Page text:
Take Stock for Next Year
Before cold weather sets in and frost does away with warm season annuals and herbaceous perennials, inventory the garden and take photographs for a winter and spring reminder of which plants did well and which struggled with conditions or fell victim to pests and diseases. Also jot down garden chores that need to be scheduled or structures that want repair. When the time is right for transplanting, pruning, painting, ordering seeds, selecting new garden plants, and carrying out other chores, you'll have a handy record of what needs to be accomplished.
Plant Ground Covers
Autumn is the best season to establish many plants, including ground covers, especially in areas that could be affected by winter and spring rains. Good slope stabilizers include juniper, liriope, cotoneaster, and jasmine. Depending on the steepness of the incline, you might also want to consider a wider range of options, such as Lenten roses, daylilies, and sedums.
Protect Young Trees
As their easy food sources disappear, consider safeguarding the bark of young trees against hungry rodents. Plastic tube-shaped tree guards, 12-inches tall, should do the trick. Or make your own guards out of corrugated plastic drainpipe.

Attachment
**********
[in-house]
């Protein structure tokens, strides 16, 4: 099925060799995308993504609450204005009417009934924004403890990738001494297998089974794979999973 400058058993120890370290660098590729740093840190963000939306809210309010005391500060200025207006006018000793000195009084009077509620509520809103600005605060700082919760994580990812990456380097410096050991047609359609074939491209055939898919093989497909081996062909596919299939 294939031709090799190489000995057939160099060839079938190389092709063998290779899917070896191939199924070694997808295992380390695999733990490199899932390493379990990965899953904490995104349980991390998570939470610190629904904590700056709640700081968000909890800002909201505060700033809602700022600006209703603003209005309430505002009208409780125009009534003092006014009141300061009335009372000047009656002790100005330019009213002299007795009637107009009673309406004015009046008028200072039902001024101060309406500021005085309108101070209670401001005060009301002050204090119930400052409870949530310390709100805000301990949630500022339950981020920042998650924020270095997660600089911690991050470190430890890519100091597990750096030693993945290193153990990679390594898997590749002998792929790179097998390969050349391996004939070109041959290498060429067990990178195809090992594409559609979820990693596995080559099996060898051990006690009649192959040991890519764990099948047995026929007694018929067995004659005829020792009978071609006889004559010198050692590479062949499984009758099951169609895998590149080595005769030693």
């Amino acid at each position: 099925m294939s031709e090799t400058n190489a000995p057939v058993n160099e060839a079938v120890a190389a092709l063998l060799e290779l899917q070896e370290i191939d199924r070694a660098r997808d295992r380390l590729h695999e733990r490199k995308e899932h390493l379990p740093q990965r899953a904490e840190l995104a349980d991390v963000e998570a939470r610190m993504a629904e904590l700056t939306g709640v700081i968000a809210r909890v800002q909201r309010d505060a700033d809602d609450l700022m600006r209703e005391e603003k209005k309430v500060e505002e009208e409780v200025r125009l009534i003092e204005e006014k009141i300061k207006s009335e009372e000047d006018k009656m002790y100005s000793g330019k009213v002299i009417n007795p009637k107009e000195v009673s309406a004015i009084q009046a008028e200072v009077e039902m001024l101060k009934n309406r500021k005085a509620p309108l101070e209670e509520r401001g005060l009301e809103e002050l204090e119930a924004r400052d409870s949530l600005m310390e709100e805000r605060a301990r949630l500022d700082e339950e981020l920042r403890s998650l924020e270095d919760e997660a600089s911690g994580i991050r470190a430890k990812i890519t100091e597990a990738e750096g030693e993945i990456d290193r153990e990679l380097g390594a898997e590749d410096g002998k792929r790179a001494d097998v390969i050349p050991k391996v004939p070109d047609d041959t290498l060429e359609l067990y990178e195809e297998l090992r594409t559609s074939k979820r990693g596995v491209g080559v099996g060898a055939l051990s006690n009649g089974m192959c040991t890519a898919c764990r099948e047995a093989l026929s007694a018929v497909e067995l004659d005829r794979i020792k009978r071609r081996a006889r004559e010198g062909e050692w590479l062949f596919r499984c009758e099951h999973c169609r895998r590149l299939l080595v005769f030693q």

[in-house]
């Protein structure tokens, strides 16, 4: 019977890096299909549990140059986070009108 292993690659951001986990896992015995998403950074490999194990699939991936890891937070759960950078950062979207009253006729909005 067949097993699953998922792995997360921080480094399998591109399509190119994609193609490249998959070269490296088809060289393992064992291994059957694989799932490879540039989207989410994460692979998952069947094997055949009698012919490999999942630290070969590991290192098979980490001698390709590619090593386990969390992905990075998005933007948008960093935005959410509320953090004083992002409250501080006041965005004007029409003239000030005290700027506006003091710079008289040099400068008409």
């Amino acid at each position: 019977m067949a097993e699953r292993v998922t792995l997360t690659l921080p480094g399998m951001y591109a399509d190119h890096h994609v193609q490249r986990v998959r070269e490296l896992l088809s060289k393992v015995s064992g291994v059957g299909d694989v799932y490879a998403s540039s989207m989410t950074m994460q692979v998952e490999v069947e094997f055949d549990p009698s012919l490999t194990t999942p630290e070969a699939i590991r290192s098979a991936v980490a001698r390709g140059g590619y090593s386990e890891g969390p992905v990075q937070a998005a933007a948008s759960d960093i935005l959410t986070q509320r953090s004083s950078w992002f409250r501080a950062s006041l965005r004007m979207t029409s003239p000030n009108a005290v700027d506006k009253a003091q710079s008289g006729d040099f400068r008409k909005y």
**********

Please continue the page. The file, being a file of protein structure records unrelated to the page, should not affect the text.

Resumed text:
Care for Perennials
Put away the fertilizer and allow perennials to go dormant so they can survive the cold season. If disease or insects were a problem during the growing season, rake away dead foliage before adding a 2-inch layer of mulch, such as shredded leaves. This light layer of mulch will help conserve soil moisture, moderate soil temperature, protect the root system, and reduce heaving.
Dig and Store Summer Bulbs
Caladium, tuberous begonia, and other summer bulbs (used here and in the trade as a catchall name that includes rhizomes, corms, and tubers) should be lifted this month for storage. Allow bulbs to air-dry for several days in a well-ventilated area out of direct sun, where the temperature is roughly 70 degrees. Then remove all foliage before packing in peat moss and storing in a cool location. Less tender bulbs such as dahlias and cannas usually survive Middle South winters, but you can also dig and store them as precaution against the possibility of extremely wet or cold weather.